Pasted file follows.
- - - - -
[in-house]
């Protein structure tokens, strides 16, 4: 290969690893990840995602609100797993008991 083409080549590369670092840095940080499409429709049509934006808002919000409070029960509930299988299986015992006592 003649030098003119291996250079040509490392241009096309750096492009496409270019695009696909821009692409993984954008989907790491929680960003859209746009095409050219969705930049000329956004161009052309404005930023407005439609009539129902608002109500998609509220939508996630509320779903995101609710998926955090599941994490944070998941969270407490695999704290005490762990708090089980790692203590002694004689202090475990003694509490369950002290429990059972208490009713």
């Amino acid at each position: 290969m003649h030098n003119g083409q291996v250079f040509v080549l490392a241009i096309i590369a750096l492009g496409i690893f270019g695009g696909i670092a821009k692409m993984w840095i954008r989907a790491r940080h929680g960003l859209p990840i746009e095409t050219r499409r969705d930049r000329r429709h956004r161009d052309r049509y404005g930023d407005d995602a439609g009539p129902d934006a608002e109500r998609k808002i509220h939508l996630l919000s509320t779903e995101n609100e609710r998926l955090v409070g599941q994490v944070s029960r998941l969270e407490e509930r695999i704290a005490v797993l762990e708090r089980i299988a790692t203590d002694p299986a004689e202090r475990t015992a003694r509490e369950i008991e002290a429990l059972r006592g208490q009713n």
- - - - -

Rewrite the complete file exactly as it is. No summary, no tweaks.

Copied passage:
[in-house]
């Protein structure tokens, strides 16, 4: 290969690893990840995602609100797993008991 083409080549590369670092840095940080499409429709049509934006808002919000409070029960509930299988299986015992006592 003649030098003119291996250079040509490392241009096309750096492009496409270019695009696909821009692409993984954008989907790491929680960003859209746009095409050219969705930049000329956004161009052309404005930023407005439609009539129902608002109500998609509220939508996630509320779903995101609710998926955090599941994490944070998941969270407490695999704290005490762990708090089980790692203590002694004689202090475990003694509490369950002290429990059972208490009713």
């Amino acid at each position: 290969m003649h030098n003119g083409q291996v250079f040509v080549l490392a241009i096309i590369a750096l492009g496409i690893f270019g695009g696909i670092a821009k692409m993984w840095i954008r989907a790491r940080h929680g960003l859209p990840i746009e095409t050219r499409r969705d930049r000329r429709h956004r161009d052309r049509y404005g930023d407005d995602a439609g009539p129902d934006a608002e109500r998609k808002i509220h939508l996630l919000s509320t779903e995101n609100e609710r998926l955090v409070g599941q994490v944070s029960r998941l969270e407490e509930r695999i704290a005490v797993l762990e708090r089980i299988a790692t203590d002694p299986a004689e202090r475990t015992a003694r509490e369950i008991e002290a429990l059972r006592g208490q009713n």